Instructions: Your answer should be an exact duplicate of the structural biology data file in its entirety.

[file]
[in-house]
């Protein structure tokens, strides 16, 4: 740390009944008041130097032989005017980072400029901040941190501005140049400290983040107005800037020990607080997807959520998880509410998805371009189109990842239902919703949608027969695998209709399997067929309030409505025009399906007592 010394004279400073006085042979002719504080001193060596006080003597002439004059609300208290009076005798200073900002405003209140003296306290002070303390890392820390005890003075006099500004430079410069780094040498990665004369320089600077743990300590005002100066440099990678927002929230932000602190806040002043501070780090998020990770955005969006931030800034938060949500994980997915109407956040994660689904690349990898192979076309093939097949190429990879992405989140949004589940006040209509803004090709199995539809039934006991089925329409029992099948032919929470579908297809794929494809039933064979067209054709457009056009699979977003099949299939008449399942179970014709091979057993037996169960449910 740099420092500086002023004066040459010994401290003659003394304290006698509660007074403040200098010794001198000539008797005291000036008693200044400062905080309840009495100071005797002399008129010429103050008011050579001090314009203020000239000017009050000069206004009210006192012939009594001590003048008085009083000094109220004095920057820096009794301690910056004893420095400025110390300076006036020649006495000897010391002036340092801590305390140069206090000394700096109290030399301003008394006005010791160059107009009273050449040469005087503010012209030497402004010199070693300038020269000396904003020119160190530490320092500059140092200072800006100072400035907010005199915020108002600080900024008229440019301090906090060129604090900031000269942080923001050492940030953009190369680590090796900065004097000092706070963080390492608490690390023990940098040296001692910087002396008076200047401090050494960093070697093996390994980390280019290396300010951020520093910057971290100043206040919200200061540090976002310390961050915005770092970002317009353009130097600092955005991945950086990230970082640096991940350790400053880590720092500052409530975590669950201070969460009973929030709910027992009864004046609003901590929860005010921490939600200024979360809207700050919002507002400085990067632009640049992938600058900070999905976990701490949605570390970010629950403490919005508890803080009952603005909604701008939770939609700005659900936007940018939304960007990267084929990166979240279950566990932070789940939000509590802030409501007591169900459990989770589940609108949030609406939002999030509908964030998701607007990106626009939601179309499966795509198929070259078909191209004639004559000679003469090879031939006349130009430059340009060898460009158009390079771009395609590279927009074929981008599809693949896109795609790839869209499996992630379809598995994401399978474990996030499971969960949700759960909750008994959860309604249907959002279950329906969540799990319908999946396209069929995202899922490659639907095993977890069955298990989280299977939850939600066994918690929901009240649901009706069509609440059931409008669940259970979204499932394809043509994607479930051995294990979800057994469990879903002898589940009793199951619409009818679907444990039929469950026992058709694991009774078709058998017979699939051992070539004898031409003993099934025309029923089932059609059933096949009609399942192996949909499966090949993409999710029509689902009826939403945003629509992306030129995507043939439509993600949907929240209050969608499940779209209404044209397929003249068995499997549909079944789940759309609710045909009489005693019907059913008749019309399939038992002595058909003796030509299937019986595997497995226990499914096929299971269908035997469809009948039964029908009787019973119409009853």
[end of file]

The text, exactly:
[in-house]
């Protein structure tokens, strides 16, 4: 740390009944008041130097032989005017980072400029901040941190501005140049400290983040107005800037020990607080997807959520998880509410998805371009189109990842239902919703949608027969695998209709399997067929309030409505025009399906007592 010394004279400073006085042979002719504080001193060596006080003597002439004059609300208290009076005798200073900002405003209140003296306290002070303390890392820390005890003075006099500004430079410069780094040498990665004369320089600077743990300590005002100066440099990678927002929230932000602190806040002043501070780090998020990770955005969006931030800034938060949500994980997915109407956040994660689904690349990898192979076309093939097949190429990879992405989140949004589940006040209509803004090709199995539809039934006991089925329409029992099948032919929470579908297809794929494809039933064979067209054709457009056009699979977003099949299939008449399942179970014709091979057993037996169960449910 740099420092500086002023004066040459010994401290003659003394304290006698509660007074403040200098010794001198000539008797005291000036008693200044400062905080309840009495100071005797002399008129010429103050008011050579001090314009203020000239000017009050000069206004009210006192012939009594001590003048008085009083000094109220004095920057820096009794301690910056004893420095400025110390300076006036020649006495000897010391002036340092801590305390140069206090000394700096109290030399301003008394006005010791160059107009009273050449040469005087503010012209030497402004010199070693300038020269000396904003020119160190530490320092500059140092200072800006100072400035907010005199915020108002600080900024008229440019301090906090060129604090900031000269942080923001050492940030953009190369680590090796900065004097000092706070963080390492608490690390023990940098040296001692910087002396008076200047401090050494960093070697093996390994980390280019290396300010951020520093910057971290100043206040919200200061540090976002310390961050915005770092970002317009353009130097600092955005991945950086990230970082640096991940350790400053880590720092500052409530975590669950201070969460009973929030709910027992009864004046609003901590929860005010921490939600200024979360809207700050919002507002400085990067632009640049992938600058900070999905976990701490949605570390970010629950403490919005508890803080009952603005909604701008939770939609700005659900936007940018939304960007990267084929990166979240279950566990932070789940939000509590802030409501007591169900459990989770589940609108949030609406939002999030509908964030998701607007990106626009939601179309499966795509198929070259078909191209004639004559000679003469090879031939006349130009430059340009060898460009158009390079771009395609590279927009074929981008599809693949896109795609790839869209499996992630379809598995994401399978474990996030499971969960949700759960909750008994959860309604249907959002279950329906969540799990319908999946396209069929995202899922490659639907095993977890069955298990989280299977939850939600066994918690929901009240649901009706069509609440059931409008669940259970979204499932394809043509994607479930051995294990979800057994469990879903002898589940009793199951619409009818679907444990039929469950026992058709694991009774078709058998017979699939051992070539004898031409003993099934025309029923089932059609059933096949009609399942192996949909499966090949993409999710029509689902009826939403945003629509992306030129995507043939439509993600949907929240209050969608499940779209209404044209397929003249068995499997549909079944789940759309609710045909009489005693019907059913008749019309399939038992002595058909003796030509299937019986595997497995226990499914096929299971269908035997469809009948039964029908009787019973119409009853």